Shares in AAPT were frozen on the Australian Stock Exchange this week after
the company admitted it was in discussions with the local subsidiary of America Online.
“These discussions have not concluded. In particular, the pricing and
timing of any transaction which might result from these discussions have
finalised,” the company said in a statement to the ASX on Tuesday.
The opportunity has arisen with the exit by German media giant Bertelsmann
AG from a 50/50 partnership with America Online in both Australia and Europe.
While it might be expected that AAPT would be the junior partner, in fact
it is AOL which is desperate for an infusion of Australian blood. After a
lacklustre launch, AOL Australia has been estimated to have on at most
AAPT’s own ISP service, Smartchat.net, is thought to exceed
that number in membership, despite being launched after the local AOL.
Also, AAPT’s wholly-owned subsidiary Connect.com.au was the first ISP in
Australia to build an Internet backbone network, and its customers number
in the hundreds of thousands.
To top it off, AAPT currently has 500,000 users of its telecommunications
services, including a 15 cent flat local call service. This customer base
would no doubt seem more enticing that Bertelsmann AG’s book club memberships.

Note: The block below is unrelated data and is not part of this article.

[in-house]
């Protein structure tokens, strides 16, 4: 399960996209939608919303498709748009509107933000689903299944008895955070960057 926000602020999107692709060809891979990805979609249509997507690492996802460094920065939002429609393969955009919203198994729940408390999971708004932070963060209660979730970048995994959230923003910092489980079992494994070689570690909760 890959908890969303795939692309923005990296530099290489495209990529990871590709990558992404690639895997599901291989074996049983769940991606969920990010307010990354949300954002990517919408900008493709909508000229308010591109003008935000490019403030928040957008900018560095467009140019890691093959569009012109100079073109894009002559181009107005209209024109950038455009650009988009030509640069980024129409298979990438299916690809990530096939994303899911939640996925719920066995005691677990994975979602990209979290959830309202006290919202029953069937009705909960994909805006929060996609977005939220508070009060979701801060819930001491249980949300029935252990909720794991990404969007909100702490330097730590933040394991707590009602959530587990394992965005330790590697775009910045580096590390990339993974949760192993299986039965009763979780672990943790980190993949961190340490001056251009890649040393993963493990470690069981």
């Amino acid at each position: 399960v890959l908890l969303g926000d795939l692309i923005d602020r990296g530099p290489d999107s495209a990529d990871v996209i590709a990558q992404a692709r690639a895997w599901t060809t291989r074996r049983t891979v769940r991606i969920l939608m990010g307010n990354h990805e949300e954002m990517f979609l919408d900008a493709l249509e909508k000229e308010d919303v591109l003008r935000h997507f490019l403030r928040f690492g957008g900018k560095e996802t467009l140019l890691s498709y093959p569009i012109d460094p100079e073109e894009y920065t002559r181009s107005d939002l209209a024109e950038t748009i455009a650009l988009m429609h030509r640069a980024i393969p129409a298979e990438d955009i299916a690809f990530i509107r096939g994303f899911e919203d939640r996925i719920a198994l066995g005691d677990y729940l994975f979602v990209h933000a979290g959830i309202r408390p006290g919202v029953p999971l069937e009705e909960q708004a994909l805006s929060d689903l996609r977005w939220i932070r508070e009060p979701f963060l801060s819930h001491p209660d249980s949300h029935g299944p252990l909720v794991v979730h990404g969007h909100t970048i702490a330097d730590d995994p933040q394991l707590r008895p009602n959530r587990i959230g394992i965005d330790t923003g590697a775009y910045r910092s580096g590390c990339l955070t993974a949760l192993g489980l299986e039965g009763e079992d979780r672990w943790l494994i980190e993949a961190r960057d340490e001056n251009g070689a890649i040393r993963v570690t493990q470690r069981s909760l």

The deal could be a blow for American-based telco Uunet, as it currently has the contract to
provide the ISP hardware and connectivity to host and run the AOL service.
AAPT’s resources would be able to easily cover the extra load of AOL’s users.
The deal would continue a trend of deals and new ventures aligning consumer
ISP operations with the four major Internet backbone networks in Australia:
Cable & Wireless Optus with its
buy-out of Microplex and the establishment of its own Optus Internet ISP
arm; OzEmail’s buy-out by Uunet; and Telstra‘s failed efforts to buy OzEmail’s
consumer division to add to its existing Big Pond service.
AAPT is 80 per cent owned by Telecom New
Zealand, after a market-based takeover last year which was opposed by
the AAPT board but which its shareholders accepted readily.